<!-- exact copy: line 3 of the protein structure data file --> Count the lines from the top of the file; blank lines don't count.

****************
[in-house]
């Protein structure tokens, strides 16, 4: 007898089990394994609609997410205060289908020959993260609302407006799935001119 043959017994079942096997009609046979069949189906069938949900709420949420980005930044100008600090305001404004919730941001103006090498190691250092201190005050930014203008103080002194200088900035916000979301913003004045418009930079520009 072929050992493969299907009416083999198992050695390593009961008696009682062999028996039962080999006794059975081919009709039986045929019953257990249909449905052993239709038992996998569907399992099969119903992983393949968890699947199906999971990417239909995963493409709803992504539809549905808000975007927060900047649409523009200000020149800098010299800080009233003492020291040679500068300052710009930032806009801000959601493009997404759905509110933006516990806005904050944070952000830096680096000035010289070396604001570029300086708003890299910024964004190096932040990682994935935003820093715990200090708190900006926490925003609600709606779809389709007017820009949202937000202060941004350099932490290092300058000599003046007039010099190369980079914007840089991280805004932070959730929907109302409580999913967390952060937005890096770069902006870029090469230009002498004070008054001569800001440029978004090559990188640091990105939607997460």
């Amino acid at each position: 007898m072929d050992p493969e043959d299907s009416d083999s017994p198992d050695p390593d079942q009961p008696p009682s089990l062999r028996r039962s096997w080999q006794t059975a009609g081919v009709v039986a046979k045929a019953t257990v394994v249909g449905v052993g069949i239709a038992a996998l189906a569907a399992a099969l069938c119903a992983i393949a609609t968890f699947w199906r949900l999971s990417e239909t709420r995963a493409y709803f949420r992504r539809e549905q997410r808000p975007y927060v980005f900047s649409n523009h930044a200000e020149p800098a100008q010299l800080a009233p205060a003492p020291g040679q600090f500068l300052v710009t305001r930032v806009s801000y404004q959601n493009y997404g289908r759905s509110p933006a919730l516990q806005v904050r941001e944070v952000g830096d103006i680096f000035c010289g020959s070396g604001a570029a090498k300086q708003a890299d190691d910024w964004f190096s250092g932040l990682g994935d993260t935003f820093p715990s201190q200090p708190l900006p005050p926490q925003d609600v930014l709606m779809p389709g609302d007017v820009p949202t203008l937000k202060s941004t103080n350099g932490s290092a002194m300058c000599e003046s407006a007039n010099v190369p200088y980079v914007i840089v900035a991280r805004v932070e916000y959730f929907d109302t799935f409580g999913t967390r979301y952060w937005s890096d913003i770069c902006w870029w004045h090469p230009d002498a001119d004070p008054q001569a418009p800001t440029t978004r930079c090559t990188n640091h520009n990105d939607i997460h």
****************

């Amino acid at each position: 007898m072929d050992p493969e043959d299907s009416d083999s017994p198992d050695p390593d079942q009961p008696p009682s089990l062999r028996r039962s096997w080999q006794t059975a009609g081919v009709v039986a046979k045929a019953t257990v394994v249909g449905v052993g069949i239709a038992a996998l189906a569907a399992a099969l069938c119903a992983i393949a609609t968890f699947w199906r949900l999971s990417e239909t709420r995963a493409y709803f949420r992504r539809e549905q997410r808000p975007y927060v980005f900047s649409n523009h930044a200000e020149p800098a100008q010299l800080a009233p205060a003492p020291g040679q600090f500068l300052v710009t305001r930032v806009s801000y404004q959601n493009y997404g289908r759905s509110p933006a919730l516990q806005v904050r941001e944070v952000g830096d103006i680096f000035c010289g020959s070396g604001a570029a090498k300086q708003a890299d190691d910024w964004f190096s250092g932040l990682g994935d993260t935003f820093p715990s201190q200090p708190l900006p005050p926490q925003d609600v930014l709606m779809p389709g609302d007017v820009p949202t203008l937000k202060s941004t103080n350099g932490s290092a002194m300058c000599e003046s407006a007039n010099v190369p200088y980079v914007i840089v900035a991280r805004v932070e916000y959730f929907d109302t799935f409580g999913t967390r979301y952060w937005s890096d913003i770069c902006w870029w004045h090469p230009d002498a001119d004070p008054q001569a418009p800001t440029t978004r930079c090559t990188n640091h520009n990105d939607i997460h």